track 9: coney island (feat. The National)

“coney island” sounds about how you’d expect a Taylor Swift x The National song to—it’s demure and wistful, just saccharine enough to avoid being too Tumblr-core. The track sees Swift and The National’s Matt Berninger trading lines that hearken back to the formative moments of relationships past. Keep an eye out for the bridge, which sees Swift quietly and smartly recounting her own relationships, with nods to iconic ex-boyfriend stories like Jake Gyllenhaal ditching her birthday party and Calvin Harris’ pointed omission of Swift’s name in a speech accepting a GQ award. “Mature” seems to be the operating word for much of this album, and arguably nowhere is that more evident than on “coney island.”

track 10: ivy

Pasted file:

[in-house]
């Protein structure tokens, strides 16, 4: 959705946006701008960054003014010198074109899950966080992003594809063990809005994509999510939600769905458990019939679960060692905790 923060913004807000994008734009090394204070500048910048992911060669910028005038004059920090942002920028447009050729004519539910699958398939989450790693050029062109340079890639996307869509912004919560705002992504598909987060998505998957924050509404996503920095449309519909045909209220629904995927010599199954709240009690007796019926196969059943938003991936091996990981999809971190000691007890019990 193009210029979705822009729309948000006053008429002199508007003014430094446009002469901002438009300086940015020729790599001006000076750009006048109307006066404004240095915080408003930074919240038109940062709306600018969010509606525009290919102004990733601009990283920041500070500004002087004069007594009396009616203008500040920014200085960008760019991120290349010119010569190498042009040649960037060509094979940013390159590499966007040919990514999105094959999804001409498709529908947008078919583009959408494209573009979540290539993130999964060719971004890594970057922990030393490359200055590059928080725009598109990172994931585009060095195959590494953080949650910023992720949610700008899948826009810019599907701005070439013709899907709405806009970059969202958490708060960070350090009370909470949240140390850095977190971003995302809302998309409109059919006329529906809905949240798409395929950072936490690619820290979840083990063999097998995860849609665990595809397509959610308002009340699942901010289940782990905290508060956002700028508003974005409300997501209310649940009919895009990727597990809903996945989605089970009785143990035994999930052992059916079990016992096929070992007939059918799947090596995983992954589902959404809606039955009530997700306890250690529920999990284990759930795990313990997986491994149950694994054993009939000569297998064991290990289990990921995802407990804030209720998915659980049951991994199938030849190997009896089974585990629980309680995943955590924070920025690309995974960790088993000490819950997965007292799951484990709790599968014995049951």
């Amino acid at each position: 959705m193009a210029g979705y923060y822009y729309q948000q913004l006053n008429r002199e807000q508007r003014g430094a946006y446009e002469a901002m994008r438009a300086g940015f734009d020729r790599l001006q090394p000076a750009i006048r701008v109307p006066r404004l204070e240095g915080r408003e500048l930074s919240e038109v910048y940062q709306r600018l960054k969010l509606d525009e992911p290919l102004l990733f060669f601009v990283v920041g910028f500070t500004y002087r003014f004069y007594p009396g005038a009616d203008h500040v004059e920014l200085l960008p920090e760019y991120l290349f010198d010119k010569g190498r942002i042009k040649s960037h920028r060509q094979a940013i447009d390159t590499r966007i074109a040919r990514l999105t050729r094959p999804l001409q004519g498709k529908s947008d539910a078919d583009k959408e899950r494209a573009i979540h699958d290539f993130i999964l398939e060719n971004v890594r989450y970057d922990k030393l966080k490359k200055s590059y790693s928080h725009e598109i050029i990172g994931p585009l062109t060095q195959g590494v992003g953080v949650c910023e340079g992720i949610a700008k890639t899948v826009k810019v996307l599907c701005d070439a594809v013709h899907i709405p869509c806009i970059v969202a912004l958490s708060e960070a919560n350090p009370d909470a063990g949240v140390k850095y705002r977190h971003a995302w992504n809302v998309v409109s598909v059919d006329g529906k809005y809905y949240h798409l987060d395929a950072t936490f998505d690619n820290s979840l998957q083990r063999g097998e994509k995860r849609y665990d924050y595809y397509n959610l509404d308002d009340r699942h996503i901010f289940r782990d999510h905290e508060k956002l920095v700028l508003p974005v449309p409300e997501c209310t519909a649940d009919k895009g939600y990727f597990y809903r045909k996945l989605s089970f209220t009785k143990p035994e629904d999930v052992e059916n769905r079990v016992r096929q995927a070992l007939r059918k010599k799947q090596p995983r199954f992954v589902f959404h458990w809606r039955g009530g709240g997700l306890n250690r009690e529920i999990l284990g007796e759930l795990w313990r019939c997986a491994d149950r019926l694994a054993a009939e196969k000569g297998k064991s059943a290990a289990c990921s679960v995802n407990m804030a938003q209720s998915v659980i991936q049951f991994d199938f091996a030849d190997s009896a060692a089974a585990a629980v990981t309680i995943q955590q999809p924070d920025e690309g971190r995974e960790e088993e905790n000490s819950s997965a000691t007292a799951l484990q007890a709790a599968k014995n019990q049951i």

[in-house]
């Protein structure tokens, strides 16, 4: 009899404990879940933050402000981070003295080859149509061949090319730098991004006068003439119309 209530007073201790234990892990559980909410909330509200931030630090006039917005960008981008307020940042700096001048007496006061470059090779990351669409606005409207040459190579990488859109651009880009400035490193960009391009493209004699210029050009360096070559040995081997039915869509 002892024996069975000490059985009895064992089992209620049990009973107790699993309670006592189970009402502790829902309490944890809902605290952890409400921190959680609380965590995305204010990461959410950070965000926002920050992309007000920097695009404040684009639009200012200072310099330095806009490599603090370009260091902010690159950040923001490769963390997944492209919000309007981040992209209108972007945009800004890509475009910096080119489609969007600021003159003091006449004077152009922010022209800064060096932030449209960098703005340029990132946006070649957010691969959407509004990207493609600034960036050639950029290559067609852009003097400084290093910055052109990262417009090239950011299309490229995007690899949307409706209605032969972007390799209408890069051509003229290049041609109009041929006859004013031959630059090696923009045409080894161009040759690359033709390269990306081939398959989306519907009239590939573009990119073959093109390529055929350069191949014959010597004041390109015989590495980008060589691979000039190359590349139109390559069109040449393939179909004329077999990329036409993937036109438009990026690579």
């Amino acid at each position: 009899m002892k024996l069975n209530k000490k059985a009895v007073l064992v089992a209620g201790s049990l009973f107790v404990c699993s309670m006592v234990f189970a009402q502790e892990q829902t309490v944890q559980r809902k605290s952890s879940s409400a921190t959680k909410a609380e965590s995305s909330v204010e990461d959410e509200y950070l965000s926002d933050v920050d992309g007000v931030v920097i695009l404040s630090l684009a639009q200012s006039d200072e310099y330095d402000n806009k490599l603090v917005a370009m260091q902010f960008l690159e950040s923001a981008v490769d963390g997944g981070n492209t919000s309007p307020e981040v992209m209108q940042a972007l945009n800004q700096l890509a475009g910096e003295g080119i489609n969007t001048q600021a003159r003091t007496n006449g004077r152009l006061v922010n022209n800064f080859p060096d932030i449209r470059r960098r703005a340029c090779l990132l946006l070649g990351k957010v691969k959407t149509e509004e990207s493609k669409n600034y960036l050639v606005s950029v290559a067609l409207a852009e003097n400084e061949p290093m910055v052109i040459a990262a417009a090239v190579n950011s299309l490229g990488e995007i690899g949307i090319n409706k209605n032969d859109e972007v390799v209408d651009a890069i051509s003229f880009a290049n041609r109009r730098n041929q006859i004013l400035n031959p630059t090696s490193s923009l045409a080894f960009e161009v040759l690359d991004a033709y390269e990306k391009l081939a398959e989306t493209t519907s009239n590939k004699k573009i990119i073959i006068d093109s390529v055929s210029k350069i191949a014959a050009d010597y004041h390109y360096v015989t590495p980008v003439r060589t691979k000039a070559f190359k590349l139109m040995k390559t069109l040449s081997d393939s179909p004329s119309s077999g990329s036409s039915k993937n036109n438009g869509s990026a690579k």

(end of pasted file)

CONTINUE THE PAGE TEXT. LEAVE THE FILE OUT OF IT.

This one’s a contender for my favorite Taylor song of all time. A shimmering depiction of the “dwindling mercurial high” of infidelity Swift described on folklore‘s “illicit affairs,” “ivy” contains some of the most beautiful melodies of her career. The track sees her really embracing the woods of it all, making frequent references to nature, dreamlands, the cold, and of course, the titular ivy. Swift also seems to have just discovered the word “goddamn” while writing this track, dropping it five times in this track alone. On first listen, this feels like evermore‘s “invisible string,” but the work “ivy” does is markedly more subversive, bursting at the seams with desire, yearning, and pain. I wanted to write more on this, but I’m simply finding it hard to create a coherent Thought as a result of listening to this song on loop.